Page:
Exploring PortML’s dataset analysis
Analyzing a dataset before running machine learning algorithms on it should be common practice for every data scientists. However, more often than not people skip over this important step as it can be time consuming. PortML makes data analysis easy by automatically providing insights into your datasets. In this blog, we will use the well known iris dataset to explore PortML’s automated data analysis.
Search for a dataset on the PortML platform and go to the ‘analysis’ tab. First thing you find is an overview of the features in the dataset. You can select which features you want to include in the analysis. The iris dataset only contains 4 features and 1 target feature, so let’s go ahead and select all 5. Notice that the table already gives some first insights on missing values, number of categories for nominal data and entropy.
The distribution of the data is probably the most simple, but most intuitive way to get some insights in your data. You can easily see if the features overlap or are more easily separable. It can also be useful to spot outliers or see if some features needs to be rescaled. But first, let’s look at the distribution of the three target classes:
The distribution among the target classes can be quite important. For example if one target class occurs only a few times and another class dominates the data, this can lead to crooked models which can only accurately predict one of the classes. Luckily, the iris dataset is perfectly balanced.
Now let us look at the distribution plots of iris’ other features:
For the sepal features, we do not see any outliers and the features value have roughly the same scale, looks good! However, the distributions of these features overlap quite a lot, so it should be difficult to get an accuracy near 1. But these were only the sepal features, let’s look at the petal distributions:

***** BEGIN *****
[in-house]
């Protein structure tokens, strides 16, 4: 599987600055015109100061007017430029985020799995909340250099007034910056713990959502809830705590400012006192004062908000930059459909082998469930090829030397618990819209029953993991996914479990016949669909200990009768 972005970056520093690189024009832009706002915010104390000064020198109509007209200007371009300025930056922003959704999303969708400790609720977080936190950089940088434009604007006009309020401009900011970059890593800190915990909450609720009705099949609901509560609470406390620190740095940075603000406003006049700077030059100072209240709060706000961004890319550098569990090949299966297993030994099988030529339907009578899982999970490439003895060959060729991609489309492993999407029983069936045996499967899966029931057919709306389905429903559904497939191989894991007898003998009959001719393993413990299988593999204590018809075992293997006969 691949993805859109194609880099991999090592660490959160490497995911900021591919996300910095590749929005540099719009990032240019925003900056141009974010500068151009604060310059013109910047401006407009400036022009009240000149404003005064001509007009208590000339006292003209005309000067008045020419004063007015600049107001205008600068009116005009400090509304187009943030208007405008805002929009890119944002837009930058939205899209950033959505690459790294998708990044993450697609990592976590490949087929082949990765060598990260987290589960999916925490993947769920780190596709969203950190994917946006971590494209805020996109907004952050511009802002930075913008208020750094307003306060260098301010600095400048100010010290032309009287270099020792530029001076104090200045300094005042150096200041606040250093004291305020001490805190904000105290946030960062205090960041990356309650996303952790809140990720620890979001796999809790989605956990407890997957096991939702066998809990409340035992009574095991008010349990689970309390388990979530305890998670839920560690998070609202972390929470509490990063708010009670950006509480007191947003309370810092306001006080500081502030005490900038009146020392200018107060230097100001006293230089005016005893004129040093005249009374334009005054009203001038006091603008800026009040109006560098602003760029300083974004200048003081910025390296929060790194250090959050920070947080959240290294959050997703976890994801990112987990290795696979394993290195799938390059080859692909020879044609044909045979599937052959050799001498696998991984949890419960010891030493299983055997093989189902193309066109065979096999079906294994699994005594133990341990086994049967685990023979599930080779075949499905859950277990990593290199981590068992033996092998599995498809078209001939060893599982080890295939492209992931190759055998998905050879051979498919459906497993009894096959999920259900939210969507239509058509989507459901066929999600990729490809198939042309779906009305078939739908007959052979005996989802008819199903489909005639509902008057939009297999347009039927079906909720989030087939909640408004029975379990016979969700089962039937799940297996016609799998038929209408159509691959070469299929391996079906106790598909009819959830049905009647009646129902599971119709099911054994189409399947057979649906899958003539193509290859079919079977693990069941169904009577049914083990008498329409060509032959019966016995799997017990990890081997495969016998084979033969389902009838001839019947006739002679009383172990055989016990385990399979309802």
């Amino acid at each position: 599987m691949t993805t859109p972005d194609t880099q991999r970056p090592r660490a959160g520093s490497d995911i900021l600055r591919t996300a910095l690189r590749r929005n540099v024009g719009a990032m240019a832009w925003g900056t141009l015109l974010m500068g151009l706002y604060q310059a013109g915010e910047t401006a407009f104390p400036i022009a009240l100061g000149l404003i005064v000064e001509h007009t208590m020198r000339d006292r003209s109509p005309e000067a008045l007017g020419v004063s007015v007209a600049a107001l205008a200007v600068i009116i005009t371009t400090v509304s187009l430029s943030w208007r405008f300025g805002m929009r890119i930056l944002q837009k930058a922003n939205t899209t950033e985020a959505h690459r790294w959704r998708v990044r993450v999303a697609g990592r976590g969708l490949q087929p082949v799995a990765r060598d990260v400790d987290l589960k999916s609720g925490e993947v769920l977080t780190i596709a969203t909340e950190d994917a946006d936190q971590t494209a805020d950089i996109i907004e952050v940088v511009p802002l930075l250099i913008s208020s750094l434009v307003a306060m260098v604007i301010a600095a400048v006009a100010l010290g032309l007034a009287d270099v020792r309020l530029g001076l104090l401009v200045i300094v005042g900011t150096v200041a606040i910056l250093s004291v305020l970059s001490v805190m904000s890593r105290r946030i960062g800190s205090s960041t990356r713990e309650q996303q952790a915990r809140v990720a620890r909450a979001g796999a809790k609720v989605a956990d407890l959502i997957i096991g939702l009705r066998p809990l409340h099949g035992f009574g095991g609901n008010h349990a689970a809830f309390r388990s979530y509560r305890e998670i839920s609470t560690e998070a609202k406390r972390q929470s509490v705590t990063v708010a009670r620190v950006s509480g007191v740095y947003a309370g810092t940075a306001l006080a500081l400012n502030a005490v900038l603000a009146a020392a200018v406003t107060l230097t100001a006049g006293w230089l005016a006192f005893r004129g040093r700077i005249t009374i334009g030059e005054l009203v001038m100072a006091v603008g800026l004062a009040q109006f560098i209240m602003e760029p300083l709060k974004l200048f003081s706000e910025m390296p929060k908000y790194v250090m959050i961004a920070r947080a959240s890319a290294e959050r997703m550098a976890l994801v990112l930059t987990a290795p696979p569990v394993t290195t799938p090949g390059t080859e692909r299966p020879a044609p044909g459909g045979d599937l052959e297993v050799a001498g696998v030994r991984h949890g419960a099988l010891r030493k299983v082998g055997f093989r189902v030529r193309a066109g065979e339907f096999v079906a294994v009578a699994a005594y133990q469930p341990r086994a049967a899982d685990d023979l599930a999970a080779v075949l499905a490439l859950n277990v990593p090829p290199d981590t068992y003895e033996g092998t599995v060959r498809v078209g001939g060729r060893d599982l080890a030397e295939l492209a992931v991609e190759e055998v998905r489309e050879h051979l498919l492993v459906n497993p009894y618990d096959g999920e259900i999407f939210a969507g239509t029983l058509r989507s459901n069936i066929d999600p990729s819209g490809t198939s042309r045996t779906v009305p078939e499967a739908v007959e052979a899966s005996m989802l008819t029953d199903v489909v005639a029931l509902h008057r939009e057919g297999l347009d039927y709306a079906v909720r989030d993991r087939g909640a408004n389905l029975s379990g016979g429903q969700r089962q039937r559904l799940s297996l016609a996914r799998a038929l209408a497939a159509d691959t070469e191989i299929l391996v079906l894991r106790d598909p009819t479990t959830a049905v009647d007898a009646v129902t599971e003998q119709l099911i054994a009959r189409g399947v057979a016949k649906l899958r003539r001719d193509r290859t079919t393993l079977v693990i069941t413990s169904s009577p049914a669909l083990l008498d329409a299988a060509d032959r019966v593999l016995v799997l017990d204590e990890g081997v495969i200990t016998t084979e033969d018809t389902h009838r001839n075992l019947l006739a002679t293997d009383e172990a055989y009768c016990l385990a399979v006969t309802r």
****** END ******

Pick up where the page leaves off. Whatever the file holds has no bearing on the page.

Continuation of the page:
Interesting! The setosa class can be perfectly linearly separated from the other two classes based on only the petal features. We can guess that the algorithms will give a higher weight to the petal features.
The analysis also shows the importance of each feature based on a random forest. The petal features score a lot higher than the sepal features. We can see that it agrees with our hypothesis we made from the distribution plots!
Lastly, the analysis provides a scatter plot for each combination of features.
With so many plots it is easy to get lost. But what’s important? We want to see if there is any correlation between features. For example, petalwidth and petallength are highly positively correlated as they lie almost on a diagonal line. This could be a reason to leave one of the features out, which is especially valuable when your datasets has too many features. Another example is the combination sepallength and sepalwidth. There hardly appears to be any correlation between the two, making them important to include in used features.
Visual data analysis is a useful tool to quickly get some first insights into your dataset. You can spot outliers, trends, scaling issues and make intelligent decisions on what features are important to include when training. This commonly time consuming task is automated by PortML. By providing feature distributions, importance and correlation plots, we were able to easily get useful insights into the iris dataset.